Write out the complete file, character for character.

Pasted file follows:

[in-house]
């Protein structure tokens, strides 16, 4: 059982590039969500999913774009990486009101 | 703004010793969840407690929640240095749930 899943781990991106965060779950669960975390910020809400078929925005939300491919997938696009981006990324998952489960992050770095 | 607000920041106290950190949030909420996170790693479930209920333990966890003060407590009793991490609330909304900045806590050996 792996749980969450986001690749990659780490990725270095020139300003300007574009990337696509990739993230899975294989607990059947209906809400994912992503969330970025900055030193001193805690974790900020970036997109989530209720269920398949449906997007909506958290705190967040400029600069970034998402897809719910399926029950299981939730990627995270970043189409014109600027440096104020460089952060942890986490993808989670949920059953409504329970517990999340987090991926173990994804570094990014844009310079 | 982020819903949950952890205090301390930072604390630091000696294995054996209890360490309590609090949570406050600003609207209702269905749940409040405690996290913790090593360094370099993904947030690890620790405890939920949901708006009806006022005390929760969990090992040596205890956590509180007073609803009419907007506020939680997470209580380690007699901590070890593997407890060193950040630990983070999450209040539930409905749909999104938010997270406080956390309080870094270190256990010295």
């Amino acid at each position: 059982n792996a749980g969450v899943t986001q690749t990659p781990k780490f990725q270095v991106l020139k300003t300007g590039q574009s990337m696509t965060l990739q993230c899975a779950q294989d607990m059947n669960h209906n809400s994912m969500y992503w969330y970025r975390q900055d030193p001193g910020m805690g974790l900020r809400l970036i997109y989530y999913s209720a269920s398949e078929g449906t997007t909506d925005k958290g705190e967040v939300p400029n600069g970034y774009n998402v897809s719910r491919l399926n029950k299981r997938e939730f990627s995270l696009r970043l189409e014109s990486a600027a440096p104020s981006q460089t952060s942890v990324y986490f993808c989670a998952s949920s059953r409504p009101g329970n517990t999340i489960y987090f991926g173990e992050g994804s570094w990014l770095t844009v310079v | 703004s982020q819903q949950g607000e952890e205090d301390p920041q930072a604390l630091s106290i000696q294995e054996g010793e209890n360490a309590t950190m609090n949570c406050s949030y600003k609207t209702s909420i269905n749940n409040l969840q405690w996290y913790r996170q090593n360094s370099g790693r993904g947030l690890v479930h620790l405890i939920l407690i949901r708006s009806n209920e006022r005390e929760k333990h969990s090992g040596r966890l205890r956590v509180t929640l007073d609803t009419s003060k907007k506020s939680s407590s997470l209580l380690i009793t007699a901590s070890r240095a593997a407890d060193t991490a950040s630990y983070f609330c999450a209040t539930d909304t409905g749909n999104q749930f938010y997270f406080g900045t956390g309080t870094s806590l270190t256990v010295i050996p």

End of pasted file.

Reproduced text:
[in-house]
């Protein structure tokens, strides 16, 4: 059982590039969500999913774009990486009101 | 703004010793969840407690929640240095749930 899943781990991106965060779950669960975390910020809400078929925005939300491919997938696009981006990324998952489960992050770095 | 607000920041106290950190949030909420996170790693479930209920333990966890003060407590009793991490609330909304900045806590050996 792996749980969450986001690749990659780490990725270095020139300003300007574009990337696509990739993230899975294989607990059947209906809400994912992503969330970025900055030193001193805690974790900020970036997109989530209720269920398949449906997007909506958290705190967040400029600069970034998402897809719910399926029950299981939730990627995270970043189409014109600027440096104020460089952060942890986490993808989670949920059953409504329970517990999340987090991926173990994804570094990014844009310079 | 982020819903949950952890205090301390930072604390630091000696294995054996209890360490309590609090949570406050600003609207209702269905749940409040405690996290913790090593360094370099993904947030690890620790405890939920949901708006009806006022005390929760969990090992040596205890956590509180007073609803009419907007506020939680997470209580380690007699901590070890593997407890060193950040630990983070999450209040539930409905749909999104938010997270406080956390309080870094270190256990010295």
């Amino acid at each position: 059982n792996a749980g969450v899943t986001q690749t990659p781990k780490f990725q270095v991106l020139k300003t300007g590039q574009s990337m696509t965060l990739q993230c899975a779950q294989d607990m059947n669960h209906n809400s994912m969500y992503w969330y970025r975390q900055d030193p001193g910020m805690g974790l900020r809400l970036i997109y989530y999913s209720a269920s398949e078929g449906t997007t909506d925005k958290g705190e967040v939300p400029n600069g970034y774009n998402v897809s719910r491919l399926n029950k299981r997938e939730f990627s995270l696009r970043l189409e014109s990486a600027a440096p104020s981006q460089t952060s942890v990324y986490f993808c989670a998952s949920s059953r409504p009101g329970n517990t999340i489960y987090f991926g173990e992050g994804s570094w990014l770095t844009v310079v | 703004s982020q819903q949950g607000e952890e205090d301390p920041q930072a604390l630091s106290i000696q294995e054996g010793e209890n360490a309590t950190m609090n949570c406050s949030y600003k609207t209702s909420i269905n749940n409040l969840q405690w996290y913790r996170q090593n360094s370099g790693r993904g947030l690890v479930h620790l405890i939920l407690i949901r708006s009806n209920e006022r005390e929760k333990h969990s090992g040596r966890l205890r956590v509180t929640l007073d609803t009419s003060k907007k506020s939680s407590s997470l209580l380690i009793t007699a901590s070890r240095a593997a407890d060193t991490a950040s630990y983070f609330c999450a209040t539930d909304t409905g749909n999104q749930f938010y997270f406080g900045t956390g309080t870094s806590l270190t256990v010295i050996p």